Today, just search the word mentor in LinkedIn, and the results will tell you the story – mentoring is the new sexy thing!

When start-ups approach askmentor, my first question to them is: “have you defined what you are looking for in a mentor or the type of mentor” and eight out of ten times- the answer is No.

With so many people claiming to be a mentor it is vital that budding entrepreneurs understand how and whom to pick as a mentor. We have devised a basic template that could help start-ups home in on to a suitable mentor.

Guide to Picking a mentor

  1. Business Mentor: Remember, entrepreneurs know what it takes to build a successful company because they have “been there and done that.” They can relate to the ups and downs, of a budding entrepreneur, both emotional and professional.

Moreover, most importantly their advice is grounded because they have gained experience over a period by dirtying hands in real life situations. A business mentor can be a domain expert too.

Domain Mentor: Domain mentors are professionals with in-depth knowledge and experience in a particular field such as, but not limited to, finance, technology, marketing and others.

A domain mentor need not be a business mentor- because she/he may or may not have been an entrepreneur.

  1. Star Mentor: At a start-up event last year, a young lady visited askmentor’s lounge, and her first question was – who are your ‘Star Mentors’. What she meant was a famous business personality.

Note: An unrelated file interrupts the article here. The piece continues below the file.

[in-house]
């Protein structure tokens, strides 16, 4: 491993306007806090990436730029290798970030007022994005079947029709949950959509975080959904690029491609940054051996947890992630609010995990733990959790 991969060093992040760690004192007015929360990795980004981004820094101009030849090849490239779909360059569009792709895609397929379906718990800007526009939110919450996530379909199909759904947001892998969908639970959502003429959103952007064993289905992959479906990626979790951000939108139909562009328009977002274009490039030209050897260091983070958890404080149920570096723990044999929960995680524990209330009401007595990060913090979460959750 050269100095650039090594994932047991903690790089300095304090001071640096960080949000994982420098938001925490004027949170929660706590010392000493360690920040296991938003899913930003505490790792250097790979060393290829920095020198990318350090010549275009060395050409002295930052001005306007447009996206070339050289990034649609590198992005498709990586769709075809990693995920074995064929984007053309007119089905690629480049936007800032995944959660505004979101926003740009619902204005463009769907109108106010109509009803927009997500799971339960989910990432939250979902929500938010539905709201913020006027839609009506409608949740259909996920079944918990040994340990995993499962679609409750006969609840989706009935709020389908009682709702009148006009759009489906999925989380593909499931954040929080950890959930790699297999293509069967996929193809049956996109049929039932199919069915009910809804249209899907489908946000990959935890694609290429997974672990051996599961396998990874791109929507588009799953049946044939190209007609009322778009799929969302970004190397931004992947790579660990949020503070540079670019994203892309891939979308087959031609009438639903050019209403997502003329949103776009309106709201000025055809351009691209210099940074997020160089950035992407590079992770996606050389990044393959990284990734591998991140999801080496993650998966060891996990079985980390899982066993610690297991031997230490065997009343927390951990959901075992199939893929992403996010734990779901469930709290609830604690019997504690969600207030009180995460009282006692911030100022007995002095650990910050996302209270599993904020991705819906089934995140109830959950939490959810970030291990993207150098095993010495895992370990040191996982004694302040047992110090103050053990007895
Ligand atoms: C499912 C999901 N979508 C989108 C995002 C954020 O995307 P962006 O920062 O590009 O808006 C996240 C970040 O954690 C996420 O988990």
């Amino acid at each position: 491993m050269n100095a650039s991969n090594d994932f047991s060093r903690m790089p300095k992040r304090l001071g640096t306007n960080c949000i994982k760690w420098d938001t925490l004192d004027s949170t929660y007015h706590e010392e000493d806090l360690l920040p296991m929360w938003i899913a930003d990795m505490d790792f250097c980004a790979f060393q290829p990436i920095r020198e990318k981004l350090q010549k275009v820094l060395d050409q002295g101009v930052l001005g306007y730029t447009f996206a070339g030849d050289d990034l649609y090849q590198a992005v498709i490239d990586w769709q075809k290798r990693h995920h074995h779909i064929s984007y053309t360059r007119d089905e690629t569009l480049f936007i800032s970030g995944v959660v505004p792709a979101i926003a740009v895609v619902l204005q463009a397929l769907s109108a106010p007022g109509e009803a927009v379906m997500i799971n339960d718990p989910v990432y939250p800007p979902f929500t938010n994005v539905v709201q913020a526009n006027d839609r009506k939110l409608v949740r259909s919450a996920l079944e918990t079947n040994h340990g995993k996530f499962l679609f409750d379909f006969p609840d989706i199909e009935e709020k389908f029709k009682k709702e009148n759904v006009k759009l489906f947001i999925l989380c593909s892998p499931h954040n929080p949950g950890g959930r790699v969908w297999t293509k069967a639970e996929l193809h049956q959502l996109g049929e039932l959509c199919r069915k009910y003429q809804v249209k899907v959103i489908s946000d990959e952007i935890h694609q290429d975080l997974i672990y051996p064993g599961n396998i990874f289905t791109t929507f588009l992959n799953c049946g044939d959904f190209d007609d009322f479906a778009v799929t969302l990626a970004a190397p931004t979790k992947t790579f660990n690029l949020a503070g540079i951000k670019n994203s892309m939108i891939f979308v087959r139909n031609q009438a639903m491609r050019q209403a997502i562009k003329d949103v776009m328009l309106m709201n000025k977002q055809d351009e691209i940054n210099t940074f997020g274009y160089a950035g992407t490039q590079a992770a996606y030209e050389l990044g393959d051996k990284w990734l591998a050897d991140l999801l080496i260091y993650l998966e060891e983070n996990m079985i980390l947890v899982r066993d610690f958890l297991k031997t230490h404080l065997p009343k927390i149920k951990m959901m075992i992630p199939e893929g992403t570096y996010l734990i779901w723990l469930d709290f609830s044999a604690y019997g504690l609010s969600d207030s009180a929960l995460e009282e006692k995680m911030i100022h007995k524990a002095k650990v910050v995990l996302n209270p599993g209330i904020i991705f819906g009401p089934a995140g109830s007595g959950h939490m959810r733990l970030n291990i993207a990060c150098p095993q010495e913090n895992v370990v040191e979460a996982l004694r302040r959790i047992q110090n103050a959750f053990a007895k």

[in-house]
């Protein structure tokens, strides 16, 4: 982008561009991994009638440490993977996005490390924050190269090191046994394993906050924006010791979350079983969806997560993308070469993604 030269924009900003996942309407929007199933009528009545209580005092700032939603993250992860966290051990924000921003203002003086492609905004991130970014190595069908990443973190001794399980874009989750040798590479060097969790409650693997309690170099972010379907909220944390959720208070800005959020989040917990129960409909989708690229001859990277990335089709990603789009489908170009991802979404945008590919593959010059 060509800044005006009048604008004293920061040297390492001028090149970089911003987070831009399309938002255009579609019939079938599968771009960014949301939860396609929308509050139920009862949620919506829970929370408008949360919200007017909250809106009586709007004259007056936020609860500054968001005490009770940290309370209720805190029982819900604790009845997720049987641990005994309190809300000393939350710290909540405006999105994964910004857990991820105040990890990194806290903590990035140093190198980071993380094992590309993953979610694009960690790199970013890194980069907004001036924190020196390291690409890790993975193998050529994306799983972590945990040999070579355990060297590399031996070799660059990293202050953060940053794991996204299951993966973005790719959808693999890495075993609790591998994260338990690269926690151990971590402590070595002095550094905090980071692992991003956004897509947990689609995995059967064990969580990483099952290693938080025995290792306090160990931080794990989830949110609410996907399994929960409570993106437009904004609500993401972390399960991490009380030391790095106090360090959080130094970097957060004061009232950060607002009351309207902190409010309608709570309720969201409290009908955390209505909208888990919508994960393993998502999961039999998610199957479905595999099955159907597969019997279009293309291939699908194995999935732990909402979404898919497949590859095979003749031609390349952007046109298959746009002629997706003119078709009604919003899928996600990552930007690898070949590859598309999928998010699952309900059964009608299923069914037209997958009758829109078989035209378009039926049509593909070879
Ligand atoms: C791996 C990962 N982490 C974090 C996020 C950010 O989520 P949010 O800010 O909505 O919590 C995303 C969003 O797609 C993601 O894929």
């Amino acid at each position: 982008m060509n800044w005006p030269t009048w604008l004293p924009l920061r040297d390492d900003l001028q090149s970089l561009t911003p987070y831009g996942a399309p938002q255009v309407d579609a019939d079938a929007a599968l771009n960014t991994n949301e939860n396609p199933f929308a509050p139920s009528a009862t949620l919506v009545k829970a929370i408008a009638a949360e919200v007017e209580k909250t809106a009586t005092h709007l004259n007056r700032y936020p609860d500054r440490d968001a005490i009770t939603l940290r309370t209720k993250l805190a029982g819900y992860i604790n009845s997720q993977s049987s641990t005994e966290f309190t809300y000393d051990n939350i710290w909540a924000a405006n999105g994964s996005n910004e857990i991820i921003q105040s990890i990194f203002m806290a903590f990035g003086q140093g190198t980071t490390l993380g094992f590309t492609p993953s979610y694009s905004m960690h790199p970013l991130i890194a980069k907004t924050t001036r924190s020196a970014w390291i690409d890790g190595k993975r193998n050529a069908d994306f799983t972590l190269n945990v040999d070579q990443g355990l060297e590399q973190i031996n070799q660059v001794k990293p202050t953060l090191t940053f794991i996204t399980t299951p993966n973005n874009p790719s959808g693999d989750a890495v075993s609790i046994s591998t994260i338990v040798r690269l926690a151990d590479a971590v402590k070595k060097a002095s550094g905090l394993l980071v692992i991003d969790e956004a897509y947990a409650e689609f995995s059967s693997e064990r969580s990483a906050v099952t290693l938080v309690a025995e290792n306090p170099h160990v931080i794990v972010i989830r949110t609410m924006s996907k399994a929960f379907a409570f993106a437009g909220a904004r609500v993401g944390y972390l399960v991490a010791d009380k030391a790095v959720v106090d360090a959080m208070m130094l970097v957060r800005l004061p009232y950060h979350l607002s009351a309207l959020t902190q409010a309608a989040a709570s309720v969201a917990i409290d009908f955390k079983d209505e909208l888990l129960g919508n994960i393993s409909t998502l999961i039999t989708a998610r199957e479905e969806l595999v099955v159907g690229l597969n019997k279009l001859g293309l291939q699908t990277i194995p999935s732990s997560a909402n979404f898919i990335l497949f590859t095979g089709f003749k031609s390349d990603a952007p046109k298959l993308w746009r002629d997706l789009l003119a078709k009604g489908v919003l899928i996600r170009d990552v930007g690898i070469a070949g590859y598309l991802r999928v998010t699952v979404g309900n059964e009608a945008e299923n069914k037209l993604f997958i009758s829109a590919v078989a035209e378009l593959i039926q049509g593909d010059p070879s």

Yes, it would be great to have the likes of Ratan Tata and Bill Gates on the mentor list of a start-up, but we all know it is not possible.

    So, pick a mentor who can add value to your start-up through her/his knowledge, experience, and industry connections. The entrepreneurial galaxy has numerous ‘Stars Mentors’, big and small, go for the one who fits into your requirement and is easily accessible.

  1. Accessible mentor: No all mentors are into mentoring as a full-time profession. The truth is, it is not required nor possible to have one-on-one mentoring all the time. Founders should be able to connect with mentors either in person or through use of technology especially when entrepreneurs need to address a challenge or a deadline.

  1. Social Media Mentor: Start-up events are churning out many social media hotshots or social media mentors. It is a must that founders carry out due diligence on potential mentors first- research on their experience, knowledge and or contribution to a start-up ecosystem. Don’t just go chasing social media hotshots.

  1. Multiple mentors: It is important to note that a start-up would need one or more mentor through its entrepreneurial journey. Yes!  it is perfectly fine to have multiple mentors be it a domain expert, a business expert or just a mentor-friend with whom one can share fears, worries, and happiness.

Founders should remember that events are an ideal place to search and connect with mentors. Budding entrepreneurs should identify, meet, interact and follow potential mentors over a period of onboarding them.

Views are personal.

The author is the founder of AskMentor.